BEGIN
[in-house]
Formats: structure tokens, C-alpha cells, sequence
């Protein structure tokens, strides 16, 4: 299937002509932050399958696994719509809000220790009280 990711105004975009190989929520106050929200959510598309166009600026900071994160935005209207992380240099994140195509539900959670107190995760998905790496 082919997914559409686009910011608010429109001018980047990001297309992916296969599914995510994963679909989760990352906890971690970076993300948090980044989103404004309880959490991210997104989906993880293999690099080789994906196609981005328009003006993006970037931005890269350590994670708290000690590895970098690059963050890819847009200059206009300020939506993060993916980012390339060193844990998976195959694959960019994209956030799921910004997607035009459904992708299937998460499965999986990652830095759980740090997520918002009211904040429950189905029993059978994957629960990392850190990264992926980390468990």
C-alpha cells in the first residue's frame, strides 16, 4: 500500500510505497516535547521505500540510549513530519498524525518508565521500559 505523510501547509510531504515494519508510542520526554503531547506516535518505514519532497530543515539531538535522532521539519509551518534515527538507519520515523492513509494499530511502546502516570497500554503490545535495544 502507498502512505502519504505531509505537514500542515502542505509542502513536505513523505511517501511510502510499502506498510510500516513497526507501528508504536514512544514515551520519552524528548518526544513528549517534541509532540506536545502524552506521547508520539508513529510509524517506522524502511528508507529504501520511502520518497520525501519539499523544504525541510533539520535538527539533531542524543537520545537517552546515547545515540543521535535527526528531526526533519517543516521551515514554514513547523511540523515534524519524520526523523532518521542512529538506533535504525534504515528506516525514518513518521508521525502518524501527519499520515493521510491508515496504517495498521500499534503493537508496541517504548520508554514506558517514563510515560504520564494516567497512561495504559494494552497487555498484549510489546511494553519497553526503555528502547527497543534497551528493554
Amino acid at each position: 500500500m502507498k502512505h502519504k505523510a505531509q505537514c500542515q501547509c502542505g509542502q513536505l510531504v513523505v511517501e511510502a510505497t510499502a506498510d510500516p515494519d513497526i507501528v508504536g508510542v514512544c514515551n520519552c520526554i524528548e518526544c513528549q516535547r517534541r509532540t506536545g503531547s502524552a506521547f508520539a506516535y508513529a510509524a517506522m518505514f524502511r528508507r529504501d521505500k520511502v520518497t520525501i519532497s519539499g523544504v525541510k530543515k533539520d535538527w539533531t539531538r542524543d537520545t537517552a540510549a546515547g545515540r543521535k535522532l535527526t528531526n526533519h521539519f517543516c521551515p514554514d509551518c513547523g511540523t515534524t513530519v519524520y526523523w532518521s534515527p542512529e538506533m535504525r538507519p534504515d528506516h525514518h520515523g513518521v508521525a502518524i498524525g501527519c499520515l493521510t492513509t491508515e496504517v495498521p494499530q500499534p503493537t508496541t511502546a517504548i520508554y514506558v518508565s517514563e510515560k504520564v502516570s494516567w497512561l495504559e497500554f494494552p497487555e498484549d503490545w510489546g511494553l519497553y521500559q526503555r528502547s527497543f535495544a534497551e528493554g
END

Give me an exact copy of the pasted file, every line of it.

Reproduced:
[in-house]
Formats: structure tokens, C-alpha cells, sequence
């Protein structure tokens, strides 16, 4: 299937002509932050399958696994719509809000220790009280 990711105004975009190989929520106050929200959510598309166009600026900071994160935005209207992380240099994140195509539900959670107190995760998905790496 082919997914559409686009910011608010429109001018980047990001297309992916296969599914995510994963679909989760990352906890971690970076993300948090980044989103404004309880959490991210997104989906993880293999690099080789994906196609981005328009003006993006970037931005890269350590994670708290000690590895970098690059963050890819847009200059206009300020939506993060993916980012390339060193844990998976195959694959960019994209956030799921910004997607035009459904992708299937998460499965999986990652830095759980740090997520918002009211904040429950189905029993059978994957629960990392850190990264992926980390468990």
C-alpha cells in the first residue's frame, strides 16, 4: 500500500510505497516535547521505500540510549513530519498524525518508565521500559 505523510501547509510531504515494519508510542520526554503531547506516535518505514519532497530543515539531538535522532521539519509551518534515527538507519520515523492513509494499530511502546502516570497500554503490545535495544 502507498502512505502519504505531509505537514500542515502542505509542502513536505513523505511517501511510502510499502506498510510500516513497526507501528508504536514512544514515551520519552524528548518526544513528549517534541509532540506536545502524552506521547508520539508513529510509524517506522524502511528508507529504501520511502520518497520525501519539499523544504525541510533539520535538527539533531542524543537520545537517552546515547545515540543521535535527526528531526526533519517543516521551515514554514513547523511540523515534524519524520526523523532518521542512529538506533535504525534504515528506516525514518513518521508521525502518524501527519499520515493521510491508515496504517495498521500499534503493537508496541517504548520508554514506558517514563510515560504520564494516567497512561495504559494494552497487555498484549510489546511494553519497553526503555528502547527497543534497551528493554
Amino acid at each position: 500500500m502507498k502512505h502519504k505523510a505531509q505537514c500542515q501547509c502542505g509542502q513536505l510531504v513523505v511517501e511510502a510505497t510499502a506498510d510500516p515494519d513497526i507501528v508504536g508510542v514512544c514515551n520519552c520526554i524528548e518526544c513528549q516535547r517534541r509532540t506536545g503531547s502524552a506521547f508520539a506516535y508513529a510509524a517506522m518505514f524502511r528508507r529504501d521505500k520511502v520518497t520525501i519532497s519539499g523544504v525541510k530543515k533539520d535538527w539533531t539531538r542524543d537520545t537517552a540510549a546515547g545515540r543521535k535522532l535527526t528531526n526533519h521539519f517543516c521551515p514554514d509551518c513547523g511540523t515534524t513530519v519524520y526523523w532518521s534515527p542512529e538506533m535504525r538507519p534504515d528506516h525514518h520515523g513518521v508521525a502518524i498524525g501527519c499520515l493521510t492513509t491508515e496504517v495498521p494499530q500499534p503493537t508496541t511502546a517504548i520508554y514506558v518508565s517514563e510515560k504520564v502516570s494516567w497512561l495504559e497500554f494494552p497487555e498484549d503490545w510489546g511494553l519497553y521500559q526503555r528502547s527497543f535495544a534497551e528493554g